Maybe I'll Come Home in the Spring (February 16, 1971)
Released on February 16, 1971: (running time 1 hour and 14 minutes) A runaway hippie flower child returns home and her family tries to understand the very different person that she has become.
Produced by Joseph Sargent
Directed by Joseph Sargent
Written by Bruce Feldman
The Actors: Sally Field (Denise 'Dennie' Miller ), Jackie Cooper (Ed Miller), Eleanor Parker (Claire Miller), David Carradine (Flack), Lane Bradbury (Susie Miller), Linda Ronstadt (herself, singing the theme song)
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Gidget Grows Up
Fans of old movies are familiar with the hobo's travelling the country during the Great Depression with nothing more on their agenda than finding a spot to lay their head when the sun goes down. World War II brought America out of the depression years and families lived and grew and worked and played in a most normal way, having record numbers of children . . . baby-boom children . . . who came of age during the swinging 1960's . . . and all of a sudden, the sweet home lives of 'normal' families was torn a dozen ways from Sunday.
Instead of suburban families living the American Dream, the wild baby-boom kids created a new world of Sex, Drugs, and Rock 'n Roll . . . Hippies . . . Flower Power . . . Rebellion . . . Did I mention drugs? . . . Psychedelic dreams . . . Girls with short hair and boys with long hair . . . The Whole World Turned Upside Down!
What are a father and mother to do? Even more important than what Father and Mother do . . . How does a girl growing up in this atmosphere become a woman . . . and what kind of a woman will she be? Will she become her mother? Not likely . . . Her mother never experienced the rebellion and freedom of choice that the children of the 1960's did.
Indeed, what kind of people will run the world as these wild, rebellious kids become adults? Heh . . . Today, as those baby-boomers are looking back on what they have wrought . . . the answer is still not clear . . . If you are one of the rebellious baby-boomers like me, you will certainly enjoy going back to 1971 when the children of 1960's rebellion were becoming the adults that ruled the world. If you are one of the children or grandchildren of a boomer, you will positively be amazed by the world that your parents or grandparents grew up in.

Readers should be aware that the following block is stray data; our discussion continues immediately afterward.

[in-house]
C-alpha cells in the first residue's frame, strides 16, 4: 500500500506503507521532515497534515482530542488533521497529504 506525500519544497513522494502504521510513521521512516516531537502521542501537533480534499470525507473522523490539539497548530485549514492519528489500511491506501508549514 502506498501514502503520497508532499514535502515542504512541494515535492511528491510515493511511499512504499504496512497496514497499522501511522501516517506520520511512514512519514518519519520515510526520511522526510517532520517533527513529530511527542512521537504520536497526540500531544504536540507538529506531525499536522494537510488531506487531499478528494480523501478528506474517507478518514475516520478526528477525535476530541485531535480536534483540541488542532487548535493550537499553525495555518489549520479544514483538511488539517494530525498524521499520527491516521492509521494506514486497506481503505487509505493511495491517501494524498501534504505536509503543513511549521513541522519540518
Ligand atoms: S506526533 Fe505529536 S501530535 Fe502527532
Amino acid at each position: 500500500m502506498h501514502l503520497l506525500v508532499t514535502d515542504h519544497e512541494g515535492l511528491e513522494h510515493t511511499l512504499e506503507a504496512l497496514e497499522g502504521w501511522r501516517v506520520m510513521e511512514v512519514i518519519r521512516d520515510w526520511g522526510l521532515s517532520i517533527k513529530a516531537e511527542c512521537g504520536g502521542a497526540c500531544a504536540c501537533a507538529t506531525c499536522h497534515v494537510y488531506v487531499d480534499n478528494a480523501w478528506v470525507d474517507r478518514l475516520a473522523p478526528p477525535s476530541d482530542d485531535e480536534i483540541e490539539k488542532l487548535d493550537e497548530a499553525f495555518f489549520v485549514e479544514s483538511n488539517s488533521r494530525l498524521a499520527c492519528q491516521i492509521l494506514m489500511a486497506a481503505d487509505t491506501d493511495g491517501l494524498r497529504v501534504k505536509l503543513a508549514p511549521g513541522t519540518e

You should know ahead of time that this 1971 story was filmed in the unique style of those very different years . . . Do not expect a story with a clear beginning, middle and ending . . . flashbacks . . . memories past and future . . . scenes of hum-drum life swirling with scenes of rebellious freedom . . . I recommend that you don't try to analyze or understand every word and every scene . . . Just float along like a spirit looking on from afar, and absorb, enjoy and accept what you see, without worrying too much about understanding every little word and gesture.
I'm the first to admit that I am not the sharpest knife in the drawer, but heck, I lived those years like Sally Field and David Carradine's characters did, and I still don't remember let alone understand everything from either this story or my own coming of age years. Pop a big bowl of white kernel popcorn with plenty of warm melted butter drizzled over it and enjoy the show.
David Carradine meets the family
Jackie Cooper and David Carradine
Jackie Cooper and Lane Bradbury
Lane Bradbury and Sally Field
Lane Bradbury hitches a ride
Sally Field hitches a ride